Let’s talk about debt: My date with BBC Radio Nottingham
I’ve just returned from my BBC Radio Interview with the lovely Verity Cowley on her Sunday morning show. It’s the third time I’ve been on BBC Radio Nottingham, but I still get so nervous. My first radio experience was on Black Friday, when I was invited in to discuss the whole Black Friday phenomenon and offer tips about getting a Black Friday bargain.
Then, in December, I popped in on a Sunday morning to discuss ways to save money in the run up to Christmas. That’s when they discovered I was a volunteer debt advisor, at Cornerstone Money Advice, Nottingham, and booked me in to discuss debt and how to deal with it. So just like buses, I’d never been on the radio at all before last year and then suddenly, three opportunities came along at once!
Thankfully, I didn’t make a complete fool out of myself. I made sure I was prepared and gathered all the relevant debt-related information I needed. Then, I made my way along to the BBC studios, armed with my notes.
Everything went well (I think), but there’s always so much to say and it’s hard to say everything you want to in such a short slot. Unfortunately, I missed the chance to properly ‘signpost’ people who are worried about debt. However, Verity mentioned my blog, so I thought I’d better hastily write this post so anyone looking for debt advice (or tips on managing their money) can find the information they need and get help.
Let’s talk about debt.
Debt is a huge problem and the figures are staggering. Personal debt has grown by over 10% in a year and it’s now at its highest level since the 2008 crash. According to the Office of National Statistics’ figures for December 2016:
- Average debt per household in the UK (including mortgage) is £55,855
- Average unsecured debt per household in the UK is almost £13,000. (double the figure for 2000).
- Average credit card debt per household is £2,452.
- Number of properties repossessed in the UK every day is 25.
- Number of people declared bankrupt or insolvent in the UK every day is 264.
- Citizens Advice Bureaux deal with over 4,000 debt-related issues every day.
Before I share these useful links, however, I just want to say a few words to those who may be worried about money or struggling with debt:
Don’t panic! There are lots of places you can get help and advice.
Pay priority debts first. Consumer debt such as credit cards, loans and catalogues are not a priority because you won’t lose your home or your liberty if you fail to pay. Pay your priority debts first (mortgage, gas/electricity, council tax), buy essentials like groceries and costs to travel to work, then tackle your non-priority bills.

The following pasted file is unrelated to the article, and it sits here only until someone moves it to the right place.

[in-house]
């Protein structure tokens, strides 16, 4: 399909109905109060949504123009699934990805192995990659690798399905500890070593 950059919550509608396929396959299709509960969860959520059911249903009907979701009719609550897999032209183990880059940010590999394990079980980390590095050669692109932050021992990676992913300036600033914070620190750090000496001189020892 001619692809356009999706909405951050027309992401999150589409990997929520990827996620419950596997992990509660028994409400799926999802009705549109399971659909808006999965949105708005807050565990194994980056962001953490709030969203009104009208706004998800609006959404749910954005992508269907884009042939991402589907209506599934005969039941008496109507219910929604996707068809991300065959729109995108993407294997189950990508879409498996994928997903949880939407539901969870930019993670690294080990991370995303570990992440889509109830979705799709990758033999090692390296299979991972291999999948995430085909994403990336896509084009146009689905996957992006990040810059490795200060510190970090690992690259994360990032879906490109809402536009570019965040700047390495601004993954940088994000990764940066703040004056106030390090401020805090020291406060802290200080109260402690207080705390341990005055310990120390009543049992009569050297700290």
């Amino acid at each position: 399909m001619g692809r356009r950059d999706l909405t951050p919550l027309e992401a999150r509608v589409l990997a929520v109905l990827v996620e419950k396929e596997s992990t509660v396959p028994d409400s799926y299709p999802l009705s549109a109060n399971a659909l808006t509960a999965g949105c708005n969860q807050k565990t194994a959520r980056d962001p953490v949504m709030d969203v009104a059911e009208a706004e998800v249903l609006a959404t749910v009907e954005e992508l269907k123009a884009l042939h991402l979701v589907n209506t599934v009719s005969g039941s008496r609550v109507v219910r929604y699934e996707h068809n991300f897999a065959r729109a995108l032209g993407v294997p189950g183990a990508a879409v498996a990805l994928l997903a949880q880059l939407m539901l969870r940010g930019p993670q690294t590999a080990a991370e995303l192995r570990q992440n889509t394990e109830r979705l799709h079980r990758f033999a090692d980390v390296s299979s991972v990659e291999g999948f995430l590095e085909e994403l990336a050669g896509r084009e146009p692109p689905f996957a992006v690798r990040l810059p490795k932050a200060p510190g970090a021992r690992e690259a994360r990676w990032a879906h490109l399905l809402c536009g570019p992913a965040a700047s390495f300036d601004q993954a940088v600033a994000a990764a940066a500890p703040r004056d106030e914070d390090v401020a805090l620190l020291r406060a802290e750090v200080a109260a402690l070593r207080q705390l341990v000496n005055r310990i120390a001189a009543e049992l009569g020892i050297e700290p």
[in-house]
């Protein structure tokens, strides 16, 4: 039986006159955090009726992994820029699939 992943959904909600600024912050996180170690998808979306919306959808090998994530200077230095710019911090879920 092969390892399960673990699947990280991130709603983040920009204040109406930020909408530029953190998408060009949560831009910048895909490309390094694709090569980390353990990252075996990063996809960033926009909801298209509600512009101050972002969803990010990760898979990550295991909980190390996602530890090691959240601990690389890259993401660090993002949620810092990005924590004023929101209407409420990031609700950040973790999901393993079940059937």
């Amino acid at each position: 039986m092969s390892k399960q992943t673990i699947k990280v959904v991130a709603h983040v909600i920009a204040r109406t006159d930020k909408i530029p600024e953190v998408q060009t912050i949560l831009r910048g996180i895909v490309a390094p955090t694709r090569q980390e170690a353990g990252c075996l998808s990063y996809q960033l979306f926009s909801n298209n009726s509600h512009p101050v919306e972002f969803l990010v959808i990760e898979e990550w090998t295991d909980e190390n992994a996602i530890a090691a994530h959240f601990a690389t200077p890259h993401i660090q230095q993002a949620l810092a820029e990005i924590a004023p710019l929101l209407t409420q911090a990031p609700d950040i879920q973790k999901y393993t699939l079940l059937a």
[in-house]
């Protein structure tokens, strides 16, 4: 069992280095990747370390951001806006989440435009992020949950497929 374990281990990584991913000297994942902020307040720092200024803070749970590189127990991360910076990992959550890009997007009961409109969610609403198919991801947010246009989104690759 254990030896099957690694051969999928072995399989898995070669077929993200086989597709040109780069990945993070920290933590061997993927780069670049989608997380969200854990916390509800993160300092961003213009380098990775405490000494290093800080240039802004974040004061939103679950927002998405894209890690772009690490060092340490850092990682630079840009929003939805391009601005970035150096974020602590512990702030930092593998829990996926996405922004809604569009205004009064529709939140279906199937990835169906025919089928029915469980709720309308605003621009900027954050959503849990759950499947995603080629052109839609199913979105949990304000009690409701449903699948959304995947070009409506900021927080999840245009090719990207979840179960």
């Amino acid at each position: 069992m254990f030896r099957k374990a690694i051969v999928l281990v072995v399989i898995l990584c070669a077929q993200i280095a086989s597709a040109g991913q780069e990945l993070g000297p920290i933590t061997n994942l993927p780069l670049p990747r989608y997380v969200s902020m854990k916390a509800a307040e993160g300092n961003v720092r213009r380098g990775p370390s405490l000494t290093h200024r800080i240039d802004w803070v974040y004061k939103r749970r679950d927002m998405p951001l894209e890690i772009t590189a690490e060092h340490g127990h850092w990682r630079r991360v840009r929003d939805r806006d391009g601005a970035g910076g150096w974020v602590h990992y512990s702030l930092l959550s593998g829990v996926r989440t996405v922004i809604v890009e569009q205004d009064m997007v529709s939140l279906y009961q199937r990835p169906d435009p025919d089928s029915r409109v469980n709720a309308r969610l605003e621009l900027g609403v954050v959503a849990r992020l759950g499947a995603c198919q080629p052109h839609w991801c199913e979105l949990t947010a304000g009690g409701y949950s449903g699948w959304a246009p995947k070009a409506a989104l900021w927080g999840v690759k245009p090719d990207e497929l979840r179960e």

Don’t ignore the problem. If you’re afraid to open letters, bills or statements, try to pluck up the courage to do it. It’s the first step towards sorting out the problem.
Don’t borrow more. This will only make matters worse. If you don’t know how to sort out your financial situation yourself or are anxious about approaching creditors about difficulties paying bills, get help.
Contact a debt adviser. If you are struggling with debt and need help then get in touch with one of your local debt advice centres or Citizens Advice Bureau who will be able to offer you free, confidential advice to help you escape from debt.
If you’ve got money worries and debts, or if you simply want your money to go further, check out the following links:
Struggling with debt?
1. Help with your gas and electricity.
(i) Discounts and government help with energy bills.
(You’ll need to check your eligibility)
a) Warm Home Discount scheme. One off annual discount off your electricity bill, currently £140 for 2016/17.
b) Cold weather payment.
You may get a Cold Weather Payment if you’re getting certain benefits.
You’ll get a payment if the average temperature in your area is recorded as, or forecast to be, zero degrees celsius or below for 7 consecutive days between 1st November and 31st March. £25 for every 7 consecutive days of zero or below.
c) Winter fuel payment.
You could get between £100 and £300 tax-free to help pay your heating bills if you were born on or before 5 May 1953. This is known as a ‘Winter Fuel Payment’.